6 Whoever has ears, let them hear what the Spirit says to the churches.


Jesus holds the future.

Sardis slept while Persians invaded in the night. They didn’t know they were coming.

Jesus tells us to be ready in other places in the Bible. The minute that you are born, you are marching toward death. You have a finite number of days. Don’t leave anything unfinished.

Like Croesus, they had everything but were dead. Your king Croesus had everything and was wealthy, but he was unhappy. He was seeking blessing.

Jesus did not say follow Me as He said to the disciples in the beginning. Now, he said walk with me. We are now together as in heaven. We will walk as one. Worthy ones will don a white pure clean garment. It is without blemish. White is difficult to keep clean especially when you are wearing it.

The worthy are written in the book of Life and will enjoy eternity with all the saints-past, present and future.

Jews came here after Babylonian exile. Antioch II brought more Jews here. Sardis is where the Sephardic Jews came from prior to going to Spain.

It is interesting to note that a mosaic inscription uses the word embroidered.

This is the largest synagogue of the Diaspora. It was abandoned in the 7th century. Sections of walls are inscribed with names of donors.

This is still in Sardis but the ancient city is so big that we had to drive. Ertunga pointed out the flat farmland. During the time of Nero, the wine from Salihli vineyards rivaled wines in Rome so he ordered the vineyards to be burned. This was for senators to make more money. Talk about eliminating the competition!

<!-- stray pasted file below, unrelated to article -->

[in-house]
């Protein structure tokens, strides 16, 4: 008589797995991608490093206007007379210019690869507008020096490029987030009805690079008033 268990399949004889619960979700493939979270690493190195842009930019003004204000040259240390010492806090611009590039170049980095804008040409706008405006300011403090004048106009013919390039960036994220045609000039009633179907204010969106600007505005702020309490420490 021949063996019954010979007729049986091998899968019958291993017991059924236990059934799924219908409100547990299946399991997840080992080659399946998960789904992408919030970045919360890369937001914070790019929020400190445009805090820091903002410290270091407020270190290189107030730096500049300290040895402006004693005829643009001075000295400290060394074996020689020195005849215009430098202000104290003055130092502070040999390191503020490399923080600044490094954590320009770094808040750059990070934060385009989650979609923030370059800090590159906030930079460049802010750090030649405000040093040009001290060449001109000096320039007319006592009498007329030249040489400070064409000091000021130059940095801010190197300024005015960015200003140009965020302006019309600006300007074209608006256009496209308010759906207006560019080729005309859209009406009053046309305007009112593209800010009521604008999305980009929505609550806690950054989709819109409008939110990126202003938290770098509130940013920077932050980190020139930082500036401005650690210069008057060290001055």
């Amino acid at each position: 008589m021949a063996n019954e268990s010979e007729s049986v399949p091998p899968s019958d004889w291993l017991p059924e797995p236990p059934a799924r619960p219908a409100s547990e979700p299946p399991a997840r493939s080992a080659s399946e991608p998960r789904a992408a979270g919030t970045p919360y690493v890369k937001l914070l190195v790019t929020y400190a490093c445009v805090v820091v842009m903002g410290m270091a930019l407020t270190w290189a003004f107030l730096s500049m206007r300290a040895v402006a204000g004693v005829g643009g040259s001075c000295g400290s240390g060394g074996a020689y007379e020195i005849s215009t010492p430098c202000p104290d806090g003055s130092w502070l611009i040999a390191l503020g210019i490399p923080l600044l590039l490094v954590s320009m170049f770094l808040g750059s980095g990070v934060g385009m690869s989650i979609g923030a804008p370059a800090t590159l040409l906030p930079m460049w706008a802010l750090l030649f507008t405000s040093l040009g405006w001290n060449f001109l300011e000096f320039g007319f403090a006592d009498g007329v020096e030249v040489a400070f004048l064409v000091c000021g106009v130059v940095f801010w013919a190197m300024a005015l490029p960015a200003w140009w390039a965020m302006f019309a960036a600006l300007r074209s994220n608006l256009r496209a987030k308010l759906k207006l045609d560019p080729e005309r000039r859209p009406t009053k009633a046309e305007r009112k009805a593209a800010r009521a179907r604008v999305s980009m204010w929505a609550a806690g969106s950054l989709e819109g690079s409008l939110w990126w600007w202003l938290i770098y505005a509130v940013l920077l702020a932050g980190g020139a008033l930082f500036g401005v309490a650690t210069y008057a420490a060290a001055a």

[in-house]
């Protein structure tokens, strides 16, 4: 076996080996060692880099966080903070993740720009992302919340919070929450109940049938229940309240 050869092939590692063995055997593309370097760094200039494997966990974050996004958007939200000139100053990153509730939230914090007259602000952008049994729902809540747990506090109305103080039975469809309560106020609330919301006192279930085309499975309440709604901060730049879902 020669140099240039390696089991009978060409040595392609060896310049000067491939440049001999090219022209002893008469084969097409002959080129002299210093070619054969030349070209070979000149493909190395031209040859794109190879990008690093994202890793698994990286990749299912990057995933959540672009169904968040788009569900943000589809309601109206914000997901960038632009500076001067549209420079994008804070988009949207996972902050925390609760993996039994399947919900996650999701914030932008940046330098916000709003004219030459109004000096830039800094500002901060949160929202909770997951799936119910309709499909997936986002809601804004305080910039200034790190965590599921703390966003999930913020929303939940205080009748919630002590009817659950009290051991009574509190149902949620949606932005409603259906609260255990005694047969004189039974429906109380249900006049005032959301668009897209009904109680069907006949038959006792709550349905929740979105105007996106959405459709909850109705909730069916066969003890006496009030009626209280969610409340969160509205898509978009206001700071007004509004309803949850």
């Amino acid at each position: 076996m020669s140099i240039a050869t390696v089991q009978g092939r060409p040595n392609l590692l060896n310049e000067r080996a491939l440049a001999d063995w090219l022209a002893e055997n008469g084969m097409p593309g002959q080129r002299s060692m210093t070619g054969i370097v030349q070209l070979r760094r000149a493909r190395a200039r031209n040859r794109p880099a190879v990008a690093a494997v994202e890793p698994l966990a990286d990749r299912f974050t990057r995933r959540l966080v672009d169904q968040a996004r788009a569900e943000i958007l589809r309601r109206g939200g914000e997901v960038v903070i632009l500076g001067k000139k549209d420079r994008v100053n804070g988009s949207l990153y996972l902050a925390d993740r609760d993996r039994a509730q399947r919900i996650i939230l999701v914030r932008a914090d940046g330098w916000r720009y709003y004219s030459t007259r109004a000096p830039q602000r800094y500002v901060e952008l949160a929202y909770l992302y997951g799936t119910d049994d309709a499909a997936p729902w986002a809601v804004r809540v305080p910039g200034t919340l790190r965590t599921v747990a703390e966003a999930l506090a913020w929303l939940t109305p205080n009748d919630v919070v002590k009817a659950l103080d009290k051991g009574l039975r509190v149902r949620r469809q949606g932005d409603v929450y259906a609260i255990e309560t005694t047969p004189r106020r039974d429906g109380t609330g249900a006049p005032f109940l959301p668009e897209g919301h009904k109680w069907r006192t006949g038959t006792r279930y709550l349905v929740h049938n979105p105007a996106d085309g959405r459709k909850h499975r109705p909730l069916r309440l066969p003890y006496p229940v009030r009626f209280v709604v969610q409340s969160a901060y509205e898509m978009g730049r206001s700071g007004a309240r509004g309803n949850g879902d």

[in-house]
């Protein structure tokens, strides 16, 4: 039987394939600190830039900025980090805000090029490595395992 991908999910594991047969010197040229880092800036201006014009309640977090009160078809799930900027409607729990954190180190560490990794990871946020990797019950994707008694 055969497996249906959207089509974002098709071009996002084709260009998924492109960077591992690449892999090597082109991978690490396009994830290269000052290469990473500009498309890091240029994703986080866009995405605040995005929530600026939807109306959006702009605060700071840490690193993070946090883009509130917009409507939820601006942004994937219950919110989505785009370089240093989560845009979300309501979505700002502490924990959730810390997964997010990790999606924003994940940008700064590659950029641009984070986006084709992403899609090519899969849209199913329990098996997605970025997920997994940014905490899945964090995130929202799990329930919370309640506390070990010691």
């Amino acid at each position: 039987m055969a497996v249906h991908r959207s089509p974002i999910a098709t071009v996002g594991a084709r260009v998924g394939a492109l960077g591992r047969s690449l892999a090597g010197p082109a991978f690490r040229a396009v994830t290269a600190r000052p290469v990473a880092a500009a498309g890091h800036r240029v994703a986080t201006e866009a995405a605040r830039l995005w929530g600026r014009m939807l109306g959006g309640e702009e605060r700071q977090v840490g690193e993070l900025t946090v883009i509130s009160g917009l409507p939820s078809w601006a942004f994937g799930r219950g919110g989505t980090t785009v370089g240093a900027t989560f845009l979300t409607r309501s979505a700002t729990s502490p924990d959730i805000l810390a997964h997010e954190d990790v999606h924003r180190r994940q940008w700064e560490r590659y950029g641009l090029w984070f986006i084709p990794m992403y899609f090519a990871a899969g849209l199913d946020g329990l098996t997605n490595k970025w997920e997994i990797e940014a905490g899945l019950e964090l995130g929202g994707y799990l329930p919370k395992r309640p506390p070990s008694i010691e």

Letter Philadelphia from the Bible with Commentary

This is the most positive letter. Every church wants to be like Philadelphia. But believers always have challenges no matter what time period that this letter is read.

7 “To the angel of the church in Philadelphia write:

These are the words of him who is holy and true, who holds the key of David. What he opens no one can shut, and what he shuts no one can open.

Jesus is the only one who is holy and true. He is of the lineage of David of which comes the Messiah. Jesus IS the Gospel, the good news in the flesh. What Jesus shuts, stays shut. What He opens, stays pen.

8 I know your deeds. See, I have placed before you an open door that no one can shut. I know that you have little strength, yet you have kept my word and have not denied my name.

Jesus has invited those to whom this letter is written into fellowship. Persecution is hard and occurs most often when in the minority.

9 I will make those who are of the synagogue of Satan, who claim to be Jews though they are not, but are liars—I will make them come and fall down at your feet and acknowledge that I have loved you.

Jews who are liars may be those who do not believe that the long awaited Messiah has NOT arrived. They try to dissuade those Jews who do believe. They cast doubts.

This may be a reference to Jacob in the Old Testament when his brothers came to worship him in Egypt.